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  • FIRST POST
    • squirrelpie
    • By squirrelpie 9th Apr 18, 2:41 PM
    • 30Posts
    • 7Thanks
    squirrelpie
    tax treatment of UFPLS
    • #1
    • 9th Apr 18, 2:41 PM
    tax treatment of UFPLS 9th Apr 18 at 2:41 PM
    I made a UFPLS withdrawal from my SIPP just before the end of the tax year. It's the first withdrawal I've made and I'm having trouble understanding the information I have so far received, so I'd appreciate any explanations or pointers to explanations!

    I withdrew 6666 gross. I expected that would give me 1666.50 tax free and 4999.50 taxable. I expected the taxable to be taxed at 20% thus tax of 999.90 and payment to me of 3999.60, giving me a net total payment of 5666.10. My taxable income was very low last year so I expect I will be able to claim the tax back later.

    But the provider has paid me 5608.34 and say they paid the taxman 1057.66. I don't understand how those sums were calculated. Can anybody enlighten me? (Yes, I will ask them, but I'd prefer to understand the situation first).

    By coincidence (?) I've also just received my new tax codes for this coming tax year. It includes a tax code for the SIPP provider. I don't understand why? I just made a one-off withdrawal; what assumptions has the taxman made? And do I need to change their minds somehow?
    Last edited by squirrelpie; 09-04-2018 at 2:44 PM. Reason: formatting
Page 1
    • Dox
    • By Dox 9th Apr 18, 2:49 PM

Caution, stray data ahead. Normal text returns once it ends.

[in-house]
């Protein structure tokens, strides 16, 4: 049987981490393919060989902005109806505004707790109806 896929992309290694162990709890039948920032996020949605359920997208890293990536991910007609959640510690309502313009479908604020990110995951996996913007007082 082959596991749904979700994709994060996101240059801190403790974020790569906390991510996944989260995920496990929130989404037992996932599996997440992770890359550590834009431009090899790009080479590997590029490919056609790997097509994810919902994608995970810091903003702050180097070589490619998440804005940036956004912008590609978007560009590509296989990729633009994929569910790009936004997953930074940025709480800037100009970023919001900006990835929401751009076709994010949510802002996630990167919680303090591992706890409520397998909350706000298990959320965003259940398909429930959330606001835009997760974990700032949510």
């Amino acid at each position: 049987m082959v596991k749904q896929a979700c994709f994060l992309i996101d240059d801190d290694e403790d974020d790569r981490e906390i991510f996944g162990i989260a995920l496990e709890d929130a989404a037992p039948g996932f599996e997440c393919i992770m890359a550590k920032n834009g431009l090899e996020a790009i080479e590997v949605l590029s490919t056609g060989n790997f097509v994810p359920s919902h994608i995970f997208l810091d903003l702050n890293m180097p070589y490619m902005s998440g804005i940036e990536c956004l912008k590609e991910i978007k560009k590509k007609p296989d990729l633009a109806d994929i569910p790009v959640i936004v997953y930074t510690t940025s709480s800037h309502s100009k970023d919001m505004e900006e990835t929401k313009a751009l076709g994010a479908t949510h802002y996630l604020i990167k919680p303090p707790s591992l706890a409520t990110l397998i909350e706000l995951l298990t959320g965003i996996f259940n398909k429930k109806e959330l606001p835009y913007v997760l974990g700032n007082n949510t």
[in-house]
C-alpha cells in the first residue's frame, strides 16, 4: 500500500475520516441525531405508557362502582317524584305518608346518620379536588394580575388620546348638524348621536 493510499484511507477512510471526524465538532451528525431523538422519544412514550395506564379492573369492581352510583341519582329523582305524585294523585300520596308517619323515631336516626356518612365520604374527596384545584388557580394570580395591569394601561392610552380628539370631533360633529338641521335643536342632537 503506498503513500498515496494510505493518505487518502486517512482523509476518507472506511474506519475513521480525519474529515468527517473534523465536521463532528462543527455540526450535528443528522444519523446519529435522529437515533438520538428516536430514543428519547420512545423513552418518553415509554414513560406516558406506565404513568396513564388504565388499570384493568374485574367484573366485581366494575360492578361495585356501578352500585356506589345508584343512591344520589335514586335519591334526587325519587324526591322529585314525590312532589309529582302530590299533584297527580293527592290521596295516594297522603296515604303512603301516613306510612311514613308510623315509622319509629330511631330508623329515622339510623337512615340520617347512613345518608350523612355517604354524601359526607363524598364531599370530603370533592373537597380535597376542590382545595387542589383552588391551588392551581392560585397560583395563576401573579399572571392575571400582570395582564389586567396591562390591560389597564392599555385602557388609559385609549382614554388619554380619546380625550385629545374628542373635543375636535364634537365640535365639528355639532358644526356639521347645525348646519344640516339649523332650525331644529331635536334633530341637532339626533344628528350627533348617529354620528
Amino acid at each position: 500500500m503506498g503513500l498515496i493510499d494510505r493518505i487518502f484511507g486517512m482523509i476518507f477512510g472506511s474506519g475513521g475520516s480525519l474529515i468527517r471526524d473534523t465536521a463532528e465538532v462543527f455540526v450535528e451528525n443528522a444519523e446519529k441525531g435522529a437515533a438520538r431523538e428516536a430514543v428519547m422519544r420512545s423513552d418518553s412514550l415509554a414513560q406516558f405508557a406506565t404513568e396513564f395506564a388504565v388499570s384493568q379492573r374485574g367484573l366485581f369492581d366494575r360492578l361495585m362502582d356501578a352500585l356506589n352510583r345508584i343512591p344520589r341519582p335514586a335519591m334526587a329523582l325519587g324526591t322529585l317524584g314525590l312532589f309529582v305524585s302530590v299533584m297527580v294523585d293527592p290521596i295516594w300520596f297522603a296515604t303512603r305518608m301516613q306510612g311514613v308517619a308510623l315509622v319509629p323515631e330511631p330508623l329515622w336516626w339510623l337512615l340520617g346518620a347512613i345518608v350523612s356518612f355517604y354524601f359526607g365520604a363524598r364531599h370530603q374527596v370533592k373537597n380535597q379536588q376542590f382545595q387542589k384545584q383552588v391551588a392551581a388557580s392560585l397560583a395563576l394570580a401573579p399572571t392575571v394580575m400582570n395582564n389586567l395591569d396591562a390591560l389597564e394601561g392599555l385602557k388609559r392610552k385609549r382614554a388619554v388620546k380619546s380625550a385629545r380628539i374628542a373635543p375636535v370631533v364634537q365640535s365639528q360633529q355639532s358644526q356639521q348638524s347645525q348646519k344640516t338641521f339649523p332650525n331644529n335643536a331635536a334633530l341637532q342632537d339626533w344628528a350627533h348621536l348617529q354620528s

• 648 Posts
    • 438 Thanks
    Dox
    • #2
    • 9th Apr 18, 2:49 PM
    • #2
    • 9th Apr 18, 2:49 PM
    Always worth asking the provider first in case the simple answer is 'mistake' !

    The taxman has no idea whether you will be drawing cash from your SIPP again any time soon - hence the provision of a tax code to the SIPP provider (as HMRC would for any pension scheme paying benefits).
    • Brynsam
    • By Brynsam 9th Apr 18, 2:50 PM
    • 1,134 Posts
    • 766 Thanks
    Brynsam
    • #3
    • 9th Apr 18, 2:50 PM
    • #3
    • 9th Apr 18, 2:50 PM
    Could be an error, so why not ask the SIPP provider now?
    • jcorbygas
    • By jcorbygas 9th Apr 18, 2:59 PM
    • 575 Posts
    • 279 Thanks
    jcorbygas
    • #4
    • 9th Apr 18, 2:59 PM
    • #4
    • 9th Apr 18, 2:59 PM
    We had this last week with a one off withdrawal. What it appears to be is that HMRC think that you are going to withdraw that amount each month so they tax you accordingly on the withdrawn amount x 12.
    So in your case it looks like they took off the 25% tax free, then the remainder x 12 is taxed at the 20% or 40% of the whole x 12 amount. If you go on to www.listentotaxman.com you can see that the amount you received works out like I said.
    There is an online form you can use with HMRC to get back tax that has been overpaid - I think its form P55

    Hope the above makes sense!
    • Linton
    • By Linton 9th Apr 18, 3:23 PM
    • 9,392 Posts
    • 9,526 Thanks
    Linton
    • #5
    • 9th Apr 18, 3:23 PM
    • #5
    • 9th Apr 18, 3:23 PM
    Pension payouts are taxed under PAYE. PAYE assumes that your income is spread evenly over the year amd therefore allocates 1/12 of your allowances and tax band limits to each month. Large one off payments can therefore attract a high rate of tax.

    Unused allowances/tax bands are accumulated each month so if you dont want to suffer a temporary high rate of tax you should make your one-off drawdown late in the tax year.